“The visible improvement
and real deliverables at their convenience, instead of having
accomplished have to contact the external vendor and
request a report.
definitely proven that the According to Magala, this capability
strategy is solid.” becomes even more valuable over time. Once Marvel has enough historical data
—Glenn Magala, Senior Vice President in place to serve as a baseline for per-
and CIO, Marvel formance indicators and benchmarks,
executives at Marvel headquarters will be able to assess indi-
vidual studio budget performance in real time. Accountants will
be able to look at the historical cost of labor at any production
stage to see if a given project is under or over budget. They will
also be able to compare data on ongoing productions to project
future costs and allocate available resources needed to complete
each production on time. “We can get that kind of informa-
tion from individual production applications,” says Magala.
“But someone has to cobble it together manually. Soon, we’ll
be getting a consolidated view of the cost structures and invest-
ments across all of our productions.”
company’s brand assurance system,
built on Oracle’s Stellent content
Whenever a new deal is cut with
a licensee, the new partner is given
access to the approved character
elements through Marvel’s brand
assurance system. Over the course of
production, the licensee submits its designs to Marvel to ensure
that the product complies with contract terms, matches the
original description the licensee provided to Marvel, and is in
compliance with Marvel’s strict brand and creative requirements.
With more than 5,000 characters to manage (some with multiple costumes), an effective brand assurance system drastically
reduces the hours Marvel’s brand strategy group spends vetting
all third-party licensed products.
If an issue arises, both Marvel and the licensee are automatically alerted, and automated workflow makes sure the product
continues to move through the licensed product approval
process. In fact, new products are rechecked as they move from
concept to prototype to final product design—and only then
does the system approve the licensee’s right to manufacture.
But workflow management is not the only benefit the brand
assurance system brings to Marvel. It also provides the capability to marry earned royalty data for approved products to unapproved SKUs. With information about Marvel’s extensive and
complex licensing deals flowing through Stellent, Magala is also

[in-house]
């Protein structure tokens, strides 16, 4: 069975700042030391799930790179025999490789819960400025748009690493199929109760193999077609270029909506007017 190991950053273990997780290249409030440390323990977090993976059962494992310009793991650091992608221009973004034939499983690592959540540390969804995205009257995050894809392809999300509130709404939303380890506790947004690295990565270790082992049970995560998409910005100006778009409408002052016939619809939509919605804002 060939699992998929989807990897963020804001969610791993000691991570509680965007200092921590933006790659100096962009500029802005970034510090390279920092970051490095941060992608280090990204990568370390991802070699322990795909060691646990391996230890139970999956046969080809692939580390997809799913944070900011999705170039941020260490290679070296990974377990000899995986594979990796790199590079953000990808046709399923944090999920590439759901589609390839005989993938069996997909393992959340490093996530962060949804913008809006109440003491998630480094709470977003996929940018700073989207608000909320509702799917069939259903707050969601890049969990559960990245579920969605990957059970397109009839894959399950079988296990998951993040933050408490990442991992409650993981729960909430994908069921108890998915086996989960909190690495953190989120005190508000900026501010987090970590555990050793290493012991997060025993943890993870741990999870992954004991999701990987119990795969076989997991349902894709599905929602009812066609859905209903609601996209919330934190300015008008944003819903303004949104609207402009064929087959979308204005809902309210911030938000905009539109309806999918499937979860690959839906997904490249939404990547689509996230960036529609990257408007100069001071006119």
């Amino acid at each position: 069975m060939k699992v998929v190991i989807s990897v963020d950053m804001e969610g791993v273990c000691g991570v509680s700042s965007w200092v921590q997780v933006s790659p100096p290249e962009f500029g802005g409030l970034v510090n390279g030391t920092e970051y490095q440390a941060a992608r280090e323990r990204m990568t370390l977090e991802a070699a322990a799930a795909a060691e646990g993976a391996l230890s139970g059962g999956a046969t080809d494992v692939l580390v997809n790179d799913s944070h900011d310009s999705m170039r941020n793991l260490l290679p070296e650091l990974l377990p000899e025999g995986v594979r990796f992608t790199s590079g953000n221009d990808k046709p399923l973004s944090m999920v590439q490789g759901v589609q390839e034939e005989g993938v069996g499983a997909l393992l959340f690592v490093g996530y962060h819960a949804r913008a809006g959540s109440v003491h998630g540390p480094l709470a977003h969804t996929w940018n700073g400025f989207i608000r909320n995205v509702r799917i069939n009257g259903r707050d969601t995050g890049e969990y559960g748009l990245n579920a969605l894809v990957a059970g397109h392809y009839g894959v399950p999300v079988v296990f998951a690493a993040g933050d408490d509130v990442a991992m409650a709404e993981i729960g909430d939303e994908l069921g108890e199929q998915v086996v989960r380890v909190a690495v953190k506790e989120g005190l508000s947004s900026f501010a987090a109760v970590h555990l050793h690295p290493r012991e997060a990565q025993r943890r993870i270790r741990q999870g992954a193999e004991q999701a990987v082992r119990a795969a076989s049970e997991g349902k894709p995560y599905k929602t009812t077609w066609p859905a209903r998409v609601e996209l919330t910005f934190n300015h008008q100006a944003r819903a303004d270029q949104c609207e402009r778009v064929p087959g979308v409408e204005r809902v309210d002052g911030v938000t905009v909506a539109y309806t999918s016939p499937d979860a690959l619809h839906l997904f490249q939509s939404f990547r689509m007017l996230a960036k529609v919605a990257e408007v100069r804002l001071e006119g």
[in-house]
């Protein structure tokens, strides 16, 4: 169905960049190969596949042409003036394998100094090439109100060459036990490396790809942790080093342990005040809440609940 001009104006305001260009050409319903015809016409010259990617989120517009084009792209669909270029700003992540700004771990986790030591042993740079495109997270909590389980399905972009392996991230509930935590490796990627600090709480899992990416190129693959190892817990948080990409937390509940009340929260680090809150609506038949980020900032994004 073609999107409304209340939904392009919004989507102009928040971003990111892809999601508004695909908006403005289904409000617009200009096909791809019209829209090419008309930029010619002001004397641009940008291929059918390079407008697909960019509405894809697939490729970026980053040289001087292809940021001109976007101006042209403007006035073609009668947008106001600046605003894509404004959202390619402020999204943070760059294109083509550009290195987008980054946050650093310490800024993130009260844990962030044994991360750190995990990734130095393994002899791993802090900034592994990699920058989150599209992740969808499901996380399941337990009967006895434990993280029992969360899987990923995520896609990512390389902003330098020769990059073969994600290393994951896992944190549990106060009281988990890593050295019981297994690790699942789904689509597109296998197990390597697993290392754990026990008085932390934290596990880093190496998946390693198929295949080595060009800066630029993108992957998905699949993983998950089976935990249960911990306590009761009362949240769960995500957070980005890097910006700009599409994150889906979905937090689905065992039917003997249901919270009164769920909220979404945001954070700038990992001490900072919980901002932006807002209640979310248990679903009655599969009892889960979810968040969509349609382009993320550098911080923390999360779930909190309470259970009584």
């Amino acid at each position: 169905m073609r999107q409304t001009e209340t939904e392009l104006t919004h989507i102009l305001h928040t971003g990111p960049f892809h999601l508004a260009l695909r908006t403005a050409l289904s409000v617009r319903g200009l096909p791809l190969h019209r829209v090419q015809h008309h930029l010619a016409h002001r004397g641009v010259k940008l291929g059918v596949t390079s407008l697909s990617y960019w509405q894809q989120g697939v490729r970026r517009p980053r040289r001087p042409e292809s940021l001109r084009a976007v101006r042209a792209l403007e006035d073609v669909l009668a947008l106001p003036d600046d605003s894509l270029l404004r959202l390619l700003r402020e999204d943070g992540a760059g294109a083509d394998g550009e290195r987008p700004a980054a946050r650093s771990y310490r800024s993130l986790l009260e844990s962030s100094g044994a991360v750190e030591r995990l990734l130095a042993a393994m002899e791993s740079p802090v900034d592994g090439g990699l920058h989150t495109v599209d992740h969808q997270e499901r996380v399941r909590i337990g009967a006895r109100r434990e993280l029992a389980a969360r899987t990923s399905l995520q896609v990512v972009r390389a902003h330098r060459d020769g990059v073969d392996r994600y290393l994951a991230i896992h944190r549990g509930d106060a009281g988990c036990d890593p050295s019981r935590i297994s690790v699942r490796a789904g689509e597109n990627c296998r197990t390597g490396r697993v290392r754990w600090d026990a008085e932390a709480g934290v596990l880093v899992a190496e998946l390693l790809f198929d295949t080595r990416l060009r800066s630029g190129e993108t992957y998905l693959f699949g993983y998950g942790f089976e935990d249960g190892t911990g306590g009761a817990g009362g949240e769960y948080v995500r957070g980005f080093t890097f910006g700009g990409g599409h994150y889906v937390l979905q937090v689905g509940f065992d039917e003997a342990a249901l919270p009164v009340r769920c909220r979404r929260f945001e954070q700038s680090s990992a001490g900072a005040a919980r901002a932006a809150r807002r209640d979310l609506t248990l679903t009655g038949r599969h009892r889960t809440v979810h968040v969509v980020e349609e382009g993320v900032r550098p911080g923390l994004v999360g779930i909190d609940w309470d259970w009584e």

capturing valuable metrics about how the business operates.
That data, combined with data generated by other parts of the
business—say, Finance or Publishing—gives Marvel’s executives
the power to see the business in ways they couldn’t before.
“Business intelligence is the only way we can, collaboratively,
bring that information together,” says Magala. “This gives us a
cross-sectional view of the licenses we issue, what a licensee has
done with that license, and how that deal has performed over
time. Information like that is built from data collected from the
Oracle ERP [enterprise resource planning] portfolio.”
SUPERPOWERED BUSINESS INTELLIGENCE
For Magala, dealing with Marvel’s growth extends beyond
improving existing applications for the lines of business. In the
case of Marvel Studios, the company’s television and film production division, it meant creating new solutions where none
Historically, accounting for film and television has been
done in standalone systems, managed by vendors that specialize in the unique demands of studio production. While these
systems are very good at project accounting, they don’t deliver
the kind of real-time business intelligence that Marvel demands.
Magala created a process for importing production data from
the third-party system into the Oracle Projects software running
at Marvel. By using Oracle Discoverer and Oracle Business
Intelligence, project managers at Marvel could analyze the data
Two years after arriving at Marvel, the company’s IT Iron Man
is still restless. His systems are more efficient and users are
getting better performance and new insight out of the applications they use. The company as a whole has embraced strategic
IT and continues to embrace Oracle’s view of fully integrated
enterprise technology. But that is not enough for Magala.
“We have delivered collectively and collaboratively to help
improve the company over the past two years,” he says. “As
time goes on, the visible improvement and real deliverables
accomplished have definitely proven that the strategy is solid
and deserves the support that it gets.”
Magala’s peers in the lines of business mirror his confidence.
Dan Buckley, Marvel’s president of Publishing, says the move
to strategic IT is not only making his team more efficient but
allowing them to focus on creating quality content for readers.
“The publishing group is very excited about this because it will
make us less dependent on the institutional knowledge held by
a few staff members,” Buckley says. “Ultimately it will allow our
storytellers and editors to focus on creating product.”
But Magala always has an eye on the future. “We’re halfway
there,” he says. “But I don’t think IT is ever done. My goal is
that embracing strategic IT will lead to business opportunities
that will drive new initiatives.” <>
AARON LAZENB Y is an editor for Oracle Publishing and editor in chief of Profit Online.
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